Posted by Tom Foremski - February 28, 2010
I've long said that creating Twitter clients is a lot of work for a very short market window because Twitter itself will eventually get into that business. And other Twitter related businesses too.
That's what seems to be happening. MG Siegler spotted this Tweet from a Twitter software engineer:
"If you had some of the nifty site features that we Twitter employees have, you might not want to use a desktop client. (You will soon.)"
Sure, Twitter client developers might be able to keep a step or two ahead of Twitter, they might be a little more nimble but eventually Twitter will catchup.
Some users of Twitter clients might not want the switching costs -- it might be difficult to transfer some of their favorite lists, or other things such as the look and feel of their favorite Twitter client. But that would be a fairly small group of users out of the total number of users in the future Twitterverse -- probably not enough to build a sustainable business.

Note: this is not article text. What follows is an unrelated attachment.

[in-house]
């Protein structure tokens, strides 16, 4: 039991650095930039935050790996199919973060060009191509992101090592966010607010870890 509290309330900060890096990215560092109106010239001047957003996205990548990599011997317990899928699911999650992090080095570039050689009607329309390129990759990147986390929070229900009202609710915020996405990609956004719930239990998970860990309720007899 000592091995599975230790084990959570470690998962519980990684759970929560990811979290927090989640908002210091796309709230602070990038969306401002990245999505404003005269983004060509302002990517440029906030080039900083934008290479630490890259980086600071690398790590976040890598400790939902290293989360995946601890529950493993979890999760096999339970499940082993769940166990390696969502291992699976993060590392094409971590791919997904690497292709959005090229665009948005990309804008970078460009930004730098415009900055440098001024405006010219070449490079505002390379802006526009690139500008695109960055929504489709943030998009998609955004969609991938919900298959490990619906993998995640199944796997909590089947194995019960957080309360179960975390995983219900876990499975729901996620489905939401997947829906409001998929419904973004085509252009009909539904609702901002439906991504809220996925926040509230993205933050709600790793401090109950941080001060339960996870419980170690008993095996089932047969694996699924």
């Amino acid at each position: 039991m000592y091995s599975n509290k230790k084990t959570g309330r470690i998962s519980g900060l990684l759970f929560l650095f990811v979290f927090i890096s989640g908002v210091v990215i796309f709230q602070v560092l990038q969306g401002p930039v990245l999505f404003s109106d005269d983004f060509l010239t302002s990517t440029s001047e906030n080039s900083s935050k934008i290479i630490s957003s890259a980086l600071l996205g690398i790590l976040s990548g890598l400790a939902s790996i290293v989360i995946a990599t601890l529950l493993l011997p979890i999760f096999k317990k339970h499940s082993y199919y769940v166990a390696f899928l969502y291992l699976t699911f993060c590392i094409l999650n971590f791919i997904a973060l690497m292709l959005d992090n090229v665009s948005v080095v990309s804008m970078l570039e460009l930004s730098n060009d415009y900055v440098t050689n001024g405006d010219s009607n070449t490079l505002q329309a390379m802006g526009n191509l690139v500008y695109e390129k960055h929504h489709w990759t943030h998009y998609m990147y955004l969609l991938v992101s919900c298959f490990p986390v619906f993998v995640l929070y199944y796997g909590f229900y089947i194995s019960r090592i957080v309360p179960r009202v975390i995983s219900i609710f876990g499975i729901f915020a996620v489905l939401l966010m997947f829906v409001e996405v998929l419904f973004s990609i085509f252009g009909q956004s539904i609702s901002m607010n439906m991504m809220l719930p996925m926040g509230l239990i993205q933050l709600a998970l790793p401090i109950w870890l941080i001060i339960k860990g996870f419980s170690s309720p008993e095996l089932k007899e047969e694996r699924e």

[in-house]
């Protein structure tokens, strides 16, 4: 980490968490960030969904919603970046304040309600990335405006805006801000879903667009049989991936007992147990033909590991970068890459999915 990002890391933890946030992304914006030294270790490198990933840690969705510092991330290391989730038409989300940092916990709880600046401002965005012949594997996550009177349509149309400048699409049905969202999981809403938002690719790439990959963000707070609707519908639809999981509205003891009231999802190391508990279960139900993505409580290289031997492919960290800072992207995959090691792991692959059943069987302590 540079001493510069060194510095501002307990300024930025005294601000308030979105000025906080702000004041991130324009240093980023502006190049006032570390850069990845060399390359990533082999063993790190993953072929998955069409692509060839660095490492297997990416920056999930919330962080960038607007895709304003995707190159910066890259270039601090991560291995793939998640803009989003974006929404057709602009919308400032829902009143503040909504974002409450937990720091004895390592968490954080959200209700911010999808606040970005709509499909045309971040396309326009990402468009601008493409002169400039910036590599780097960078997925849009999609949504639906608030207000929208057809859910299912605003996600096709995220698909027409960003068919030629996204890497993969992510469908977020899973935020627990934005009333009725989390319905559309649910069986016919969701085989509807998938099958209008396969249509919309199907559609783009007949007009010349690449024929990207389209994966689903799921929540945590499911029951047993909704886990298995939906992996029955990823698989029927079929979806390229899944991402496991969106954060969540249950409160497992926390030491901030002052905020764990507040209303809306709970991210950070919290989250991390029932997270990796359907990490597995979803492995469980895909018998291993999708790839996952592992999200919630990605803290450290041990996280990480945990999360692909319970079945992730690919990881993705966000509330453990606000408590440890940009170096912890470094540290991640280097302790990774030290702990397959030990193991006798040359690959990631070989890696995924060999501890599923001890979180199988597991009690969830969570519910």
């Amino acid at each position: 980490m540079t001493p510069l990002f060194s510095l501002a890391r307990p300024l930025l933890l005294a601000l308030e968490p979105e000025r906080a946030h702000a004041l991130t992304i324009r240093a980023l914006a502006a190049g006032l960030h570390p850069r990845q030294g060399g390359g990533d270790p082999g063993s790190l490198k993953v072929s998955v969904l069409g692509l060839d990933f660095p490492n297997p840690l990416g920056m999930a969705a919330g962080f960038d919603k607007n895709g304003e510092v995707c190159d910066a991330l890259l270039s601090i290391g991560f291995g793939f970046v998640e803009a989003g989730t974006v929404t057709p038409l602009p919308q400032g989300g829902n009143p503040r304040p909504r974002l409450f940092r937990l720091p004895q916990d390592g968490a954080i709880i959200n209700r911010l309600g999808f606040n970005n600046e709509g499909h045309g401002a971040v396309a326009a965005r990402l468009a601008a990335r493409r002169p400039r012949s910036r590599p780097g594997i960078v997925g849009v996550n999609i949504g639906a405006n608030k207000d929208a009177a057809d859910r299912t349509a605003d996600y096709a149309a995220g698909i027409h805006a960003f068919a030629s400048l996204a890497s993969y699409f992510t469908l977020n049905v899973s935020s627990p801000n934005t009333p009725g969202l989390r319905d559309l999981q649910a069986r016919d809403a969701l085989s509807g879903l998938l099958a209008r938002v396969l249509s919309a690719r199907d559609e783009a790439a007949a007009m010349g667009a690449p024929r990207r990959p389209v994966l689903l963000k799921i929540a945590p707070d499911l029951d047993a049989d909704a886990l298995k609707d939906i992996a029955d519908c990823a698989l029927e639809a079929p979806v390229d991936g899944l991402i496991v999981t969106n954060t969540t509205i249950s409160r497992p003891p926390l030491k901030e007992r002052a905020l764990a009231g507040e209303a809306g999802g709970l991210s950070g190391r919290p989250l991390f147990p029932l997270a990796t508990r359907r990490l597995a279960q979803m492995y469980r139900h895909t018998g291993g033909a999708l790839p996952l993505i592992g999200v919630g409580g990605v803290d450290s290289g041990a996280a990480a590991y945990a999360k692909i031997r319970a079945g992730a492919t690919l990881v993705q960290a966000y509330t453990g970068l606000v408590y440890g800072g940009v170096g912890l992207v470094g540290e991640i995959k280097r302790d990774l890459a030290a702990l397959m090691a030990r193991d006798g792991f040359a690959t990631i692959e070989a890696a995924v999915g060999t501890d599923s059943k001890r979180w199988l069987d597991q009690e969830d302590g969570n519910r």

Henry Blodgett sums it up well:
...it's the difference between Google Sites revenue (Google.com), in which Google keeps 100% of the money and Google Network revenue, in which Google has to hand over 50%-80% of the money to a distribution partner.
Foremski's Take: If I were Twitter I wouldn't rush into swallowing everything up too soon -- it's good to have third-party developers testing out markets and also evangelizing those markets -- then you can step in and suck those business ideas into your black hole. Unless, that is, that third-party developers get wise and decide not to do your dirty work for you.
A better tactic would be to buy some of those third-party developers instead of pushing them out of the way.
That will encourage other developers to be creative and to do the hard work for you, in the hopes that you might buy them.